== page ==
Risk Management of Risk Under the Basel Accord: A Bayesian Approach to Forecasting Value-at-Risk of VIX Futures
It is well known that the Basel II Accord requires banks and other Authorized Deposit-taking Institutions (ADIs) to communicate their daily risk forecasts to the appropriate monetary authorities at the beginning of each trading day, using one or more risk models, whether individually or as combinations, to measure Value-at-Risk (VaR). The risk estimates of these models are used to determine capital requirements and associated capital costs of ADIs, depending in part on the number of previous violations, whereby realised losses exceed the estimated VaR. McAleer et al. (2009) proposed a new approach to model selection for predicting VaR, consisting of combining alternative risk models, and comparing conservative and aggressive strategies for choosing between VaR models. This paper addresses the question of risk management of risk, namely VaR of VIX futures prices, and extends the approaches given in McAleer et al. (2009) and Chang et al. (2011) to examine how different risk management strategies performed during the 2008-09 global financial crisis (GFC). The empirical results suggest that an aggressive strategy of choosing the Supremum of single model forecasts, as compared with Bayesian and non-Bayesian combinations of models, is preferred to other alternatives, and is robust during the GFC. However, this strategy implies relatively high numbers of violations and accumulated losses, which are admissible under the Basel II Accord.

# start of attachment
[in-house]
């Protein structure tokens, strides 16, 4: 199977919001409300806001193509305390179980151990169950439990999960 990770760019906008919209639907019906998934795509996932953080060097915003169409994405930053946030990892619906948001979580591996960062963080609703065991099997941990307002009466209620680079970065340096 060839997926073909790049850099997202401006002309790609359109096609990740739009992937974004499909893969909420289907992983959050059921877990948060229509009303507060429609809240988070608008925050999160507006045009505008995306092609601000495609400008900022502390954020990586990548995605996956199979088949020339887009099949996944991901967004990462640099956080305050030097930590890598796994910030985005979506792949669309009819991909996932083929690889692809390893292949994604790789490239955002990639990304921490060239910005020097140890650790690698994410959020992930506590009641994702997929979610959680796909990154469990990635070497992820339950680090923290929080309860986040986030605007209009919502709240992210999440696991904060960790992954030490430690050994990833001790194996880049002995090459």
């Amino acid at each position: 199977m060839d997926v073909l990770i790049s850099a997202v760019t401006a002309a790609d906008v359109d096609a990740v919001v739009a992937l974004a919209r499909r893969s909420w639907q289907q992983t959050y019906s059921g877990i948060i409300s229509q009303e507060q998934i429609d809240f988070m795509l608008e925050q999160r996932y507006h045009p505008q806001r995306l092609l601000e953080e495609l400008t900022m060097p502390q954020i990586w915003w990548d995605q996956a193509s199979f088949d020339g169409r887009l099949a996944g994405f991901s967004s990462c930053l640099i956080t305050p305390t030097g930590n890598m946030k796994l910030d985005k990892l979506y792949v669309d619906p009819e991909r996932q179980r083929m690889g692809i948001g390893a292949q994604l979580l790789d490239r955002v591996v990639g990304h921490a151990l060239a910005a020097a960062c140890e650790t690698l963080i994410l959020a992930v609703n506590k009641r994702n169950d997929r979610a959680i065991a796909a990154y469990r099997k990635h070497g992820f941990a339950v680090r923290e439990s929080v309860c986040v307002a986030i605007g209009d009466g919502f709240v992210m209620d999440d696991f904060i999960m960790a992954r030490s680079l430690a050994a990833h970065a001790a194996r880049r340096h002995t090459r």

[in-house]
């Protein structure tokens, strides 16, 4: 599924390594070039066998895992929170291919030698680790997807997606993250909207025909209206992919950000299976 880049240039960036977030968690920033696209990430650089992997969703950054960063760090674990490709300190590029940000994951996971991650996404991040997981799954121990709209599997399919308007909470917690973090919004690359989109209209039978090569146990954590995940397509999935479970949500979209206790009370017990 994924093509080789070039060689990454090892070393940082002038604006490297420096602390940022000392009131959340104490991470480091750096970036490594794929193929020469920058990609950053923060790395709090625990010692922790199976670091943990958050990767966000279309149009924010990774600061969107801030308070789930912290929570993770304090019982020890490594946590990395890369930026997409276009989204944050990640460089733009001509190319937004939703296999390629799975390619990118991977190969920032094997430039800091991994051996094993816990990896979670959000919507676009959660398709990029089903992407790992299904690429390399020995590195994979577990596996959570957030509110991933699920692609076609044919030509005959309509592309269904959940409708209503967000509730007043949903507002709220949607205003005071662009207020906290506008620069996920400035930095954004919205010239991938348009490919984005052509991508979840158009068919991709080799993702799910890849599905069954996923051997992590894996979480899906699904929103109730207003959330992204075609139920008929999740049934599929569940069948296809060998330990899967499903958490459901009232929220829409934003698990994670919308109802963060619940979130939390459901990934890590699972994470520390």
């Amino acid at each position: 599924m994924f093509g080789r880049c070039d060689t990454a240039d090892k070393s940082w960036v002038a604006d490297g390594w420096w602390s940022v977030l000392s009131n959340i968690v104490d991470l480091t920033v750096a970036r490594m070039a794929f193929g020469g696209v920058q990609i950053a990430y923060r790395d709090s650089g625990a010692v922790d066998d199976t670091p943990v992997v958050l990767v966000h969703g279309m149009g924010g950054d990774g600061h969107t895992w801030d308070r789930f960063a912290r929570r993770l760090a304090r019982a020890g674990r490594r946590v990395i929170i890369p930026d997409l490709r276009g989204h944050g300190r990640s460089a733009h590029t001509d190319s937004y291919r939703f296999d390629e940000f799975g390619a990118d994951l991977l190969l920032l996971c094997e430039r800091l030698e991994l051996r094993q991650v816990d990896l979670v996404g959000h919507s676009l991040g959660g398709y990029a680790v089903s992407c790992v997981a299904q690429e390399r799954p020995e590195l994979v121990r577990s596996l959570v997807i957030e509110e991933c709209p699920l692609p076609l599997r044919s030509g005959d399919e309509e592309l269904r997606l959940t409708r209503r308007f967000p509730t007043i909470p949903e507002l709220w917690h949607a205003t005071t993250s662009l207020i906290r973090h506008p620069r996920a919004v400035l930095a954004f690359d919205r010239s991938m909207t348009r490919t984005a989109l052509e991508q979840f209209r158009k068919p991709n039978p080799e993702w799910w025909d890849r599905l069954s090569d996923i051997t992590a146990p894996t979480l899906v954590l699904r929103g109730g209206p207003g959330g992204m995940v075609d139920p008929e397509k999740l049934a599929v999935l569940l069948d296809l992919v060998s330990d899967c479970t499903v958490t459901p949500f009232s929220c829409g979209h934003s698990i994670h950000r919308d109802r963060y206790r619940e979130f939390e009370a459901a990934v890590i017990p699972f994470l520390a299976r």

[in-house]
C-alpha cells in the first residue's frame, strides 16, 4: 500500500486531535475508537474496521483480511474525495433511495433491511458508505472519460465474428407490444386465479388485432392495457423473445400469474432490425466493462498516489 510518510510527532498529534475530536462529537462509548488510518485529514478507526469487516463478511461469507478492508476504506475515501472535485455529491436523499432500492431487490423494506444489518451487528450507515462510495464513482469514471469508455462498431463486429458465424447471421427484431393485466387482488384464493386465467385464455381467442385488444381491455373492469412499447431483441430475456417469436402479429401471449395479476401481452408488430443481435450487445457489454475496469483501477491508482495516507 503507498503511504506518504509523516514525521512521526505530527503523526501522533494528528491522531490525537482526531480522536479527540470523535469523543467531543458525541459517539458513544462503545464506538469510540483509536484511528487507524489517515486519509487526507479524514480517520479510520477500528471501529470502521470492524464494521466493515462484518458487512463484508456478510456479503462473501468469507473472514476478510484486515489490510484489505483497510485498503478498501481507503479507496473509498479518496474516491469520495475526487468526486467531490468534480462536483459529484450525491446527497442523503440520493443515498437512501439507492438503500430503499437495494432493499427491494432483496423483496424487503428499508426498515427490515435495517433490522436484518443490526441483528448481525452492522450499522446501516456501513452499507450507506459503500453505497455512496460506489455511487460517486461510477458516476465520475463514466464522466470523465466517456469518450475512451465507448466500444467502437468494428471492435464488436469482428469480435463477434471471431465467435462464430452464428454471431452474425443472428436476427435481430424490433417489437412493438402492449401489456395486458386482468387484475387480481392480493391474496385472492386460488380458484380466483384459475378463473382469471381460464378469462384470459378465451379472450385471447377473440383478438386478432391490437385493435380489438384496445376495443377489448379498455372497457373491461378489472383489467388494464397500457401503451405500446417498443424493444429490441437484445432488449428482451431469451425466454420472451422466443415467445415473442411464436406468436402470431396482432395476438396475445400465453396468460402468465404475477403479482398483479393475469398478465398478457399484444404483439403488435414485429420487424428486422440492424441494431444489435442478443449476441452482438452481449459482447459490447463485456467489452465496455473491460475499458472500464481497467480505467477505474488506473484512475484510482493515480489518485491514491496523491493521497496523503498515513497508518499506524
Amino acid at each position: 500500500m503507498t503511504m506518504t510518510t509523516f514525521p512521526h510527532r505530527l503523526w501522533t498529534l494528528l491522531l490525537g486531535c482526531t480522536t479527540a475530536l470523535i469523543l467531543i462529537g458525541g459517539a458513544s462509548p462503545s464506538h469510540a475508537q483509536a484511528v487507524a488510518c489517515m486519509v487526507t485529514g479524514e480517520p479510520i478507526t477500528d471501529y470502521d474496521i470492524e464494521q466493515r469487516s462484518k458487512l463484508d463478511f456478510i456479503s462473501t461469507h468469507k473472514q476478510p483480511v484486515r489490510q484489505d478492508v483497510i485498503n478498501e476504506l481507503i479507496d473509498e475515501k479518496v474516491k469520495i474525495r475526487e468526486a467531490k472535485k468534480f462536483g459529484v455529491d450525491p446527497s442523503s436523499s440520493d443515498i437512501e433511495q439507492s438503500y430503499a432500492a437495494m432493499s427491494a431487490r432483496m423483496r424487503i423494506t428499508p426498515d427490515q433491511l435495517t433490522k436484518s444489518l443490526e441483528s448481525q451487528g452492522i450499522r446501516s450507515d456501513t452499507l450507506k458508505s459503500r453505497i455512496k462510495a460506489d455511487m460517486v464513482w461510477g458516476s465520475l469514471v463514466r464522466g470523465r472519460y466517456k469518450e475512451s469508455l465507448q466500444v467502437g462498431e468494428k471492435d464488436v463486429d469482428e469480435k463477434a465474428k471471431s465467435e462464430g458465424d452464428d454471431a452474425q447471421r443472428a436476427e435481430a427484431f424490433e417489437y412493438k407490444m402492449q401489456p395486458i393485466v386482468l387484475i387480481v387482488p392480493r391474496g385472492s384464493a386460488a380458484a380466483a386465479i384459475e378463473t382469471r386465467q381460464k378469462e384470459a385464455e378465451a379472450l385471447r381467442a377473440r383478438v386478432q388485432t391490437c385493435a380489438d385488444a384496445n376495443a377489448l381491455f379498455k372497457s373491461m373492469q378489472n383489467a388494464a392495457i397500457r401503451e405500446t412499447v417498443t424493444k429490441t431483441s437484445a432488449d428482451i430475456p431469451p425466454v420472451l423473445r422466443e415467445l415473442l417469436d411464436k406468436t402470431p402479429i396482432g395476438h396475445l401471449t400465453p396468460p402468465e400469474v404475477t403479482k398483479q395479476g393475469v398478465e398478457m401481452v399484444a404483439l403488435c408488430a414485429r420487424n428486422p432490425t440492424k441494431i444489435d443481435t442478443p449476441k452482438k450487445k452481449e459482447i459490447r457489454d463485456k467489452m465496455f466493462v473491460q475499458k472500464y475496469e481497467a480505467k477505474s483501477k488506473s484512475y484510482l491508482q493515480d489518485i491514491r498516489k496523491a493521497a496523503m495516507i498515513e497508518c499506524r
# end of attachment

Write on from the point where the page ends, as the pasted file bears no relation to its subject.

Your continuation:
|Keywords||Basel Accord, Bayesian stragey, Median strategy, VIX futures, aggressive risk management, conservative risk management, daily capital charges, forecast densities, quantiles, value-at-risk, violation penalties|
|Publisher||Erasmus School of Economics (ESE)|
Casarin, R., Chang, C-L., Jimenez-Martin, J-A., McAleer, M.J., & Perez-Amaral, T.. (2011). Risk Management of Risk Under the Basel Accord: A Bayesian Approach to Forecasting Value-at-Risk of VIX Futures (No. EI2011-29). Erasmus School of Economics (ESE). Retrieved from http://hdl.handle.net/1765/25614